The American payments industry is slowly, painstakingly inching its way toward faster payments. Not real-time payments, necessarily, mind you – but faster payments.

The lack of urgency behind these actions is striking. It stems from a fundamental misunderstanding of why upgrading the U.S. payment infrastructure is worth the investment in the first place.

This misunderstanding is understandable. Our payments system may be clunky and slow, but it works pretty well, really. It is ubiquitous. It provides a range of different options. According to the Federal Reserve’s 2013 Payments Study, it moves a jaw-dropping $175 trillion dollars a year through the economy in over 120 billion transactions with inspiring accuracy.

So, while lots of people may grumble a bit about the disconnect between real-time, 24/7, 365 access to almost everything else versus waiting days for a check to clear, and while it may be mildly embarrassing that the U.S. payments system is falling behind that of Europe (or maybe even Kenya?), the fact is that for the majority of consumers, delays in sending and receiving electronic funds are an odd, occasionally annoying quirk, not a meaningful disruption to their day-to-day life. And, that’s a big part of why payments system modernization is moving slowly. It is tough to make the business case to justify the investment required.

But, for the millions of people who manage their finances real-time down to the dollar, payment delays are more than annoying – they do harm to their financial health. Here’s the fact pattern to keep in mind: a small contractor gets a new job (Let’s call him Joe.). Joe has to buy thousands of dollars of supplies and hire a crew quickly. If Joe’s Remodeling, Inc. were a larger business, he could use a line of credit or accumulated reserves to manage his cash flow. Joe could get started on the work, while waiting to be paid. But Joe is an enterprising guy with knowledge, a strong work ethic and a truck, not a large company. So, he drives over to his client to pick up the deposit he is being paid on the work and cashes the check at a check casher so he can get started immediately. As a sole proprietor, every day matters, because Joe can’t start the next job until he finishes this one and his income depends on staying busy. He does not earn a salary to tide him over across the ups and downs in his productivity.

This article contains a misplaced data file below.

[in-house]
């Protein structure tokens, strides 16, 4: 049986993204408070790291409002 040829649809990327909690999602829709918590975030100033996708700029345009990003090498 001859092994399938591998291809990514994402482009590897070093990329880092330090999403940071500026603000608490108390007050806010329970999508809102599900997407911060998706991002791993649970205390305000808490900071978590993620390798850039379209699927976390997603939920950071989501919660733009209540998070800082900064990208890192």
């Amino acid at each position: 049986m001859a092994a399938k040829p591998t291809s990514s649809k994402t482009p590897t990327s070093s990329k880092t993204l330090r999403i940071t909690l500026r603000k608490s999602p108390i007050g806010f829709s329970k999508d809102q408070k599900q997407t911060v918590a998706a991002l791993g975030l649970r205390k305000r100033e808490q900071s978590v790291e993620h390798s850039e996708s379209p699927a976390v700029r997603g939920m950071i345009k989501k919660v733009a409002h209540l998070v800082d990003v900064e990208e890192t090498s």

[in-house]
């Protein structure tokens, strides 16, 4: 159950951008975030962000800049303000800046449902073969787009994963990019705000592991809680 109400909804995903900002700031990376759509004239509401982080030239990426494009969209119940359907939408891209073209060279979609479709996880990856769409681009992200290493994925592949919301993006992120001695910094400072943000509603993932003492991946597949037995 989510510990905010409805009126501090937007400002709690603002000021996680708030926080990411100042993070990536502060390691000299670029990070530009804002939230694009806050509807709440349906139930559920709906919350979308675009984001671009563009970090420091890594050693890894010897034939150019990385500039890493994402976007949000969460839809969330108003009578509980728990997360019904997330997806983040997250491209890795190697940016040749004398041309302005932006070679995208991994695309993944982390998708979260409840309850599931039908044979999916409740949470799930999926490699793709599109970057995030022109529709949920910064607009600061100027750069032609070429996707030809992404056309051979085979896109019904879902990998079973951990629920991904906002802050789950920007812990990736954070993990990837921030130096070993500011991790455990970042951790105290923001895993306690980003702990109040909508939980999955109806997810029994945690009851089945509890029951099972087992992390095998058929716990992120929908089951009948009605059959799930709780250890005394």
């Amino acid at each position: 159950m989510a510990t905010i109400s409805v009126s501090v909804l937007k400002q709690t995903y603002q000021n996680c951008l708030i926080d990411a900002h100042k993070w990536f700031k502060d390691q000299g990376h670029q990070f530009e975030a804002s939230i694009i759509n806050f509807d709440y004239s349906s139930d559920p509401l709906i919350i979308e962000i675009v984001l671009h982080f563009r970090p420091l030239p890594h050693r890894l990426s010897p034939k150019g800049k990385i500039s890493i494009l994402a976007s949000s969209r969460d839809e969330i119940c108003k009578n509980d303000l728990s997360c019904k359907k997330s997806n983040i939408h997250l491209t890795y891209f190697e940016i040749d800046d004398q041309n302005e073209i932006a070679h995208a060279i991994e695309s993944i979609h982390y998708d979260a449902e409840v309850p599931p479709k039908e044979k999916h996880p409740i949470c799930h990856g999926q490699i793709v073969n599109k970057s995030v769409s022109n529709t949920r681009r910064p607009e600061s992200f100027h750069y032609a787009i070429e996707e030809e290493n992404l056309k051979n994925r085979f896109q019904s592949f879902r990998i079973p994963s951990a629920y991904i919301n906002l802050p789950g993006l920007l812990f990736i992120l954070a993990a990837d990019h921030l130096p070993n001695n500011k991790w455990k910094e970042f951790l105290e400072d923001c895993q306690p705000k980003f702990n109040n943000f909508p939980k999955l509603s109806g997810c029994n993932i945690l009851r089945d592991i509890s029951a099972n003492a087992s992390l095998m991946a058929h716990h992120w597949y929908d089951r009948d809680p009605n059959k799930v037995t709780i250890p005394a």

Financial health is when people have ways of managing their day-to-day finances that help them to be more resilient and take advantage of opportunity. For Joe, faster payments offer a meaningful way to improve his financial health. Real-time payments would help him to budget better and avoid check cashing and overdraft fees. Perhaps most importantly, they would enable him to shift his attention to more important financial (and non-financial) questions than “has that check cleared yet?” Instead of driving around cashing checks, he could invest that time in his business or his family.

So, the conundrum for American payments providers is that those who could pay the most will probably not be willing to pay. But, they probably will expect this level of service for free. Meanwhile, those who would benefit the most and who would pay fees for faster service move a smaller total amount of money through the system. Not only does it not seem quite fair for them to bear the cost of the upgrades required, but they may not generate enough revenue for providers to recoup their costs through fees.

Caught between these realities, those working toward payments infrastructure improvement run the risk of not thinking big enough – of looking for the small, incremental changes that can be paid for with customer fees. And, that may then create a new, even bigger problem for providers: the slowness of American payments creates too big of a competitive opportunity to ignore. New services are already beginning to fill that gap; payments incumbents will eventually be disrupted if they don’t match the immediacy offered by services in the rest of the consumer economy. 

It’s tough to be the bearer of bad news, but the fact is that the payments industry is like the New York Times building its first website. It must have been painful to invest in the cannibalization of its core flagship product. But, it was an unavoidable defensive move.

The good news is that the financial services industry can learn from the disruption that has already occurred in so many other industries. Instead of focusing on how much fee revenue can be tacked on to service improvements that many customers will take for granted, providers should think about how their services can grow and change with the new functionality to come. As they do so, the CFPB’s Vision of Consumer Protection in New Faster Payments Systems establishes baseline standards for what these new services should provide: they should be “safe, transparent, accessible and efficient.”

But, that is only a beginning. Faster payments should also become a platform on which financial health building applications – better products, more targeted customer service and deeper advice – can be built. If the financial industry embraces this opportunity, it will reap the benefits of true brand engagement in the form of greater customer loyalty and share of wallet. It will also genuinely contribute to the financial wellbeing of millions of Americans. Once we see that an investment in faster payments is about a lot more than convenience – it’s about financial health – we see that upgrading the U.S. payments infrastructure deserves a lot more urgency.

Rachel Schneider is senior vice president of CFSI and Aliza Gutman is director of CFSI.